The first few weeks of university are the time to explore the new ideas and experience different ways of thinking. For HSC leavers, here is a useful guide on how to prepare for the exciting year ahead.



Logon to your university student site and start planning your classes at least 6 weeks before semester starts. Check the subject outline to see which tutorials and lectures you will need to register for, and remember to create your timetable early so you can choose the best lecture and tutorial times before they fill up quick. It’s best to spread out your classes with breaks in between, so you can take a mini break and relax before your next class. Plus this also lets the information from the previous class sink in to your mind; there is nothing worse than an information overload!


Lectures are where students learn most of their degree content. Some students find it useful to write notes down on either their printed lecture notes (next to each slide), or on their ipad/laptop. The length of lectures varies with each subject but they usually run for more than an hour or so. Depending on how many students enrolled in your subject, lectures can take place in very large lecture theatres while others will be help in smaller rooms with only a handful of students. Make sure you are prepared for lectures ahead of time, and print out the weeks’ lecture slides to follow as the lecturer talks. You may also pick up tips and hints from lecturers on what may be in the exam, so remember not to miss a class. It is usually in the most unexpected lectures that lecturers may suddenly decide to give good exam hints or tips, and you would be kicking yourself if you missed that. Remember to turn up at your lectures at least 5 minutes prior to starting time, so you can grab a good seat, as lecture seats fill up quite quickly and you wouldn’t want to be the last one to sneak in and make those tip toeing noises


Tutorials usually take place in classrooms with up to 30 students attending. This is an opportunity for students to ask the tutor questions and clarify the course material, while also meeting new friends. Tutorials are used to go through the content of the week’s lecture. Students may also be asked to complete weekly assignments or present papers in front of the class. Attendance and preparing for tutorials is essential, as tutors usually like to take down attendance at the beginning of the tutorial and in some subjects attendance may even account for a part of a student’s final grade. Tutorials are much smaller classes than lectures, so you can definitely tell when someone is missing from class.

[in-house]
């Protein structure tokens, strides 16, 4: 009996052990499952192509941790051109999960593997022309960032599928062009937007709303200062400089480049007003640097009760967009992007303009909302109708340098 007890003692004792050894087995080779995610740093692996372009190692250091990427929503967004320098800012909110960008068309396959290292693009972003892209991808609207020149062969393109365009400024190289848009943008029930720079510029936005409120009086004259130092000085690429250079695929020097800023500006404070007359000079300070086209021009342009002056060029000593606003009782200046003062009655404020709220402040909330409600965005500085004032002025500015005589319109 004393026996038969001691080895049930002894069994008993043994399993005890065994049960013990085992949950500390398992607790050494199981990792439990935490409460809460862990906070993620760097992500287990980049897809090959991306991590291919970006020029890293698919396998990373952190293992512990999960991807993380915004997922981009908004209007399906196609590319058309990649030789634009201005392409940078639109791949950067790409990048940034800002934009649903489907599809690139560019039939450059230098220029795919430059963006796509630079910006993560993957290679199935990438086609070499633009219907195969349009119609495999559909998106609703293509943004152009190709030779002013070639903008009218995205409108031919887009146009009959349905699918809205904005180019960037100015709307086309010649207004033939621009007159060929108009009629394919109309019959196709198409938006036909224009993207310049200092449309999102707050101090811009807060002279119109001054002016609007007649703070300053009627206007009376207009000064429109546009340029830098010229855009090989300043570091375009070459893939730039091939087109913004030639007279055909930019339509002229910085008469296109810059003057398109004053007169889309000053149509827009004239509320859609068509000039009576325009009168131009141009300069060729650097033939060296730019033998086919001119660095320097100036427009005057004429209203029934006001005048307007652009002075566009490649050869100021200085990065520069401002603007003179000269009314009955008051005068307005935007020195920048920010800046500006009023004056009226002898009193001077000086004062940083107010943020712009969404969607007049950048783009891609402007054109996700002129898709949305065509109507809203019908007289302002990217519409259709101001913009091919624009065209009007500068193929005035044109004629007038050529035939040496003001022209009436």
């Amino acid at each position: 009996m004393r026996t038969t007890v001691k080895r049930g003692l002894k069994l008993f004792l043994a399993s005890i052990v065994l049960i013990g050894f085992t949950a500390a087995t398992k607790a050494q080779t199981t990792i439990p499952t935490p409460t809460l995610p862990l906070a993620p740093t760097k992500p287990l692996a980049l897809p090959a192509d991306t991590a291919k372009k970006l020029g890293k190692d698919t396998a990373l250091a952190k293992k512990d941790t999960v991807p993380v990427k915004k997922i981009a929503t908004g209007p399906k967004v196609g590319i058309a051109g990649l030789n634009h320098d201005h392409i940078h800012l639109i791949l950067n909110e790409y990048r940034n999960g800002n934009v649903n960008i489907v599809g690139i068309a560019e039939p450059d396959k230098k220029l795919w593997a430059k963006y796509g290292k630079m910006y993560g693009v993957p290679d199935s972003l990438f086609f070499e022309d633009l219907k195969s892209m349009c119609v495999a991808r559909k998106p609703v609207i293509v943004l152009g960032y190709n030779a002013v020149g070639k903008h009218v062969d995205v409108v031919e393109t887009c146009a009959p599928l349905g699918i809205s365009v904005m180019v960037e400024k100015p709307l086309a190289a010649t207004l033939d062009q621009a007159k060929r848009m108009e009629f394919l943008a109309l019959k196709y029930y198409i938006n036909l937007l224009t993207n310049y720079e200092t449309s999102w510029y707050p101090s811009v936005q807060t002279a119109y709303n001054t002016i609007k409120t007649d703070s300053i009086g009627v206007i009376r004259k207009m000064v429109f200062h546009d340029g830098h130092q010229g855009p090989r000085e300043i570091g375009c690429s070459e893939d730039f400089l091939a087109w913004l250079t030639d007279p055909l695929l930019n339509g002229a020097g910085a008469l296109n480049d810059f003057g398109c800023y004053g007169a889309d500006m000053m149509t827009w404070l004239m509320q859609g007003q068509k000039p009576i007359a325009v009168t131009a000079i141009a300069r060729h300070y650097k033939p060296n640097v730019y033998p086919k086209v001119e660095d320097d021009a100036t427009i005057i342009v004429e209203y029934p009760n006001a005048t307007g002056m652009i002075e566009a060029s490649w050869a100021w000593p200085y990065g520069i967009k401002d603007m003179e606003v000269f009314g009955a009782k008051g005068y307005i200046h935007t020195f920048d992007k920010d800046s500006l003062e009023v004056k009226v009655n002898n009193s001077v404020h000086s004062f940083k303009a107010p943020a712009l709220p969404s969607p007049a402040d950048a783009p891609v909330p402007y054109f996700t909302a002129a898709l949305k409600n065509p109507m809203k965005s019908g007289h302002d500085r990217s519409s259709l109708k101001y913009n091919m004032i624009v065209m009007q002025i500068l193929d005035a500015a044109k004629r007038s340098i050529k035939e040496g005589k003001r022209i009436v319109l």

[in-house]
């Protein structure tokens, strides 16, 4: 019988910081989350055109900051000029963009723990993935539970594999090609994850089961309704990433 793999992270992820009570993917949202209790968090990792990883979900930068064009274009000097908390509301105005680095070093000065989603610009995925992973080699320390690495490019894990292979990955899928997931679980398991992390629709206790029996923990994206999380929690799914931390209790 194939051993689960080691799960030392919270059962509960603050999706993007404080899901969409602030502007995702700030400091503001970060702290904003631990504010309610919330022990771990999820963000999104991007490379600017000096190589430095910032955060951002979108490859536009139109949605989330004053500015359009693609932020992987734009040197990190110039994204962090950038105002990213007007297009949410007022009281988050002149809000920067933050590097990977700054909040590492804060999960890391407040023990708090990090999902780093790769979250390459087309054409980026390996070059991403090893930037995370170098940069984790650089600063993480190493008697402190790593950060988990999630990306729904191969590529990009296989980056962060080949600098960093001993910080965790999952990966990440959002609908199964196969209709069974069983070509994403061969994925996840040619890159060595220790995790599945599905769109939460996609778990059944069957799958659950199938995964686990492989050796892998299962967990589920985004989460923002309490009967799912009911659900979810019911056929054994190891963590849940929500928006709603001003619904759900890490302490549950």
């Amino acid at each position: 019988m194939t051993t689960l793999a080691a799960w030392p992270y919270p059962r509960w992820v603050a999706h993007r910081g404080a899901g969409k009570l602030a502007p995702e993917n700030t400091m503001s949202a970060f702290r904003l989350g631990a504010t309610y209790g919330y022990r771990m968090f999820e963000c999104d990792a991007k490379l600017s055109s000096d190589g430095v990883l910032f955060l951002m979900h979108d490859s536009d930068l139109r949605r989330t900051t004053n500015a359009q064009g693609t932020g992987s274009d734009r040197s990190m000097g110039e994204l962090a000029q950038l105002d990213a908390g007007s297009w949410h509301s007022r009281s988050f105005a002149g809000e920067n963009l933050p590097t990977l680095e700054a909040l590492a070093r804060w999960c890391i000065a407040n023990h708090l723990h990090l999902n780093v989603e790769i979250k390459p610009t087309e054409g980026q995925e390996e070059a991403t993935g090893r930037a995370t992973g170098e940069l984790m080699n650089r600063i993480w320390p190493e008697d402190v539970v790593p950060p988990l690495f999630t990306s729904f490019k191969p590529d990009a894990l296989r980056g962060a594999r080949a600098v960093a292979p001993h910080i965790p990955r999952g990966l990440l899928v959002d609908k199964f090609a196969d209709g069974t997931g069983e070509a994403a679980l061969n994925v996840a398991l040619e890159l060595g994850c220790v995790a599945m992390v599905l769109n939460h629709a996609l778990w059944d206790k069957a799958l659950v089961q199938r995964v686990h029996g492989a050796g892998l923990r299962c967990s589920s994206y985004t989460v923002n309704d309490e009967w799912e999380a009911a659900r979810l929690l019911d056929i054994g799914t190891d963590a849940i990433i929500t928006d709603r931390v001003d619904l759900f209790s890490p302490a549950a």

Contacting lecturers and tutors:

One of the most useful resources in uni is one-on-one conversations with lecturers and tutors. Consultation hours, when students can speak to their lecturer in person, are usually available in each subject outline. You can catch tutors at the end of the tutorial to talk to them one on one as well. Alternatively you can email your lecturers and tutors using the email address on the unit outline. It would be typically for a lot of students to bombard the lecturer/tutor near the end of semester to question them about what they need to study in the exam, however, there would be no real need to ask very specific question as lecturers and tutors don’t like to give it all away!


Lectures and tutorials only take up a fraction of your study time. Students are also expected to research and write essays and assignments, work in groups on assignments, prepare for classes and lectures, and hand in work on time.

It’s a good idea to set up some good study routines at the beginning of semester, as time flies by quick and before you know it it’s already the end of semester and you have 10 weeks of knowledge to jam back into your head.  Major stress alert!

Manage your time:

 An important tip is to never leave studying to the last minute. Managing your weekly notes from each weekly lecture and tutorial is important. Keep your notes organized in a filing system, and collate your lecture notes and handouts together with the notes you take from readings on similar topics. Take some time at the end of the week, or even on the weekend, to review and read through what you have learnt that week during the lecture/tutorial. It is always good to keep what you have learnt fresh in your mind, so by the time you reach the end of semester you are all prepared. Nothing is worse than a brain jam of information at the very last minute. Life could do with a lot less stress.


Everyone needs friends in uni to keep life fun, while helping each other out with studying as well.

Here are some tips to get active in the social scene:

  • Join a student club and/or society. There are all sorts of clubs to join; sports, cultural, religious, academic clubs. A lot of them hold fun social events and parties that you could attend and meet new people with similar interests. Some clubs even offer exclusive discounts for their members from eateries or retail store. This is a great way to expand your social network and its always good to keep contacts as you will never know they might come in hand in future when you enter the workforce.
  • Talk to people in your classes (before and after tutorials or in the breaks and suggest to form a study group). It’s helpful to talk about the subject with students in your class, to understand it better, develop your own ideas and work together on assignments. Sharing ideas is the best way to study!